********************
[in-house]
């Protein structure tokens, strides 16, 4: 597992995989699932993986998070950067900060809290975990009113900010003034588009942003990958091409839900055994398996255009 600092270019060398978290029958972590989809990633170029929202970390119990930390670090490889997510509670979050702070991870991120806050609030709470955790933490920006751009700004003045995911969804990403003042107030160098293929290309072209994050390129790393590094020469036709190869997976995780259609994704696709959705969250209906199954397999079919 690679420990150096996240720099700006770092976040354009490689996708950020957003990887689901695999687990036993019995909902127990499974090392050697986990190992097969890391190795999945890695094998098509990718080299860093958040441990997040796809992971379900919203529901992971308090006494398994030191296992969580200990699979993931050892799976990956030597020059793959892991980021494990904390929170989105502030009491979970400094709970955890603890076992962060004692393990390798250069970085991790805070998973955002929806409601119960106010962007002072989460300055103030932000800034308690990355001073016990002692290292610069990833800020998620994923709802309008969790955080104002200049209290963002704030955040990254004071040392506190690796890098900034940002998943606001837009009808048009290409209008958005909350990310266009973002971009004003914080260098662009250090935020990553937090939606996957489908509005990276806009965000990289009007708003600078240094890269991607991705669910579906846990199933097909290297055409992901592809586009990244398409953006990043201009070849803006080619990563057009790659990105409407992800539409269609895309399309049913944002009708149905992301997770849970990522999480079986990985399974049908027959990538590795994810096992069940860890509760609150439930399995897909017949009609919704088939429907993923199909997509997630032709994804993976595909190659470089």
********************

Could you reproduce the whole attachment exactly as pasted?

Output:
[in-house]
């Protein structure tokens, strides 16, 4: 597992995989699932993986998070950067900060809290975990009113900010003034588009942003990958091409839900055994398996255009 600092270019060398978290029958972590989809990633170029929202970390119990930390670090490889997510509670979050702070991870991120806050609030709470955790933490920006751009700004003045995911969804990403003042107030160098293929290309072209994050390129790393590094020469036709190869997976995780259609994704696709959705969250209906199954397999079919 690679420990150096996240720099700006770092976040354009490689996708950020957003990887689901695999687990036993019995909902127990499974090392050697986990190992097969890391190795999945890695094998098509990718080299860093958040441990997040796809992971379900919203529901992971308090006494398994030191296992969580200990699979993931050892799976990956030597020059793959892991980021494990904390929170989105502030009491979970400094709970955890603890076992962060004692393990390798250069970085991790805070998973955002929806409601119960106010962007002072989460300055103030932000800034308690990355001073016990002692290292610069990833800020998620994923709802309008969790955080104002200049209290963002704030955040990254004071040392506190690796890098900034940002998943606001837009009808048009290409209008958005909350990310266009973002971009004003914080260098662009250090935020990553937090939606996957489908509005990276806009965000990289009007708003600078240094890269991607991705669910579906846990199933097909290297055409992901592809586009990244398409953006990043201009070849803006080619990563057009790659990105409407992800539409269609895309399309049913944002009708149905992301997770849970990522999480079986990985399974049908027959990538590795994810096992069940860890509760609150439930399995897909017949009609919704088939429907993923199909997509997630032709994804993976595909190659470089």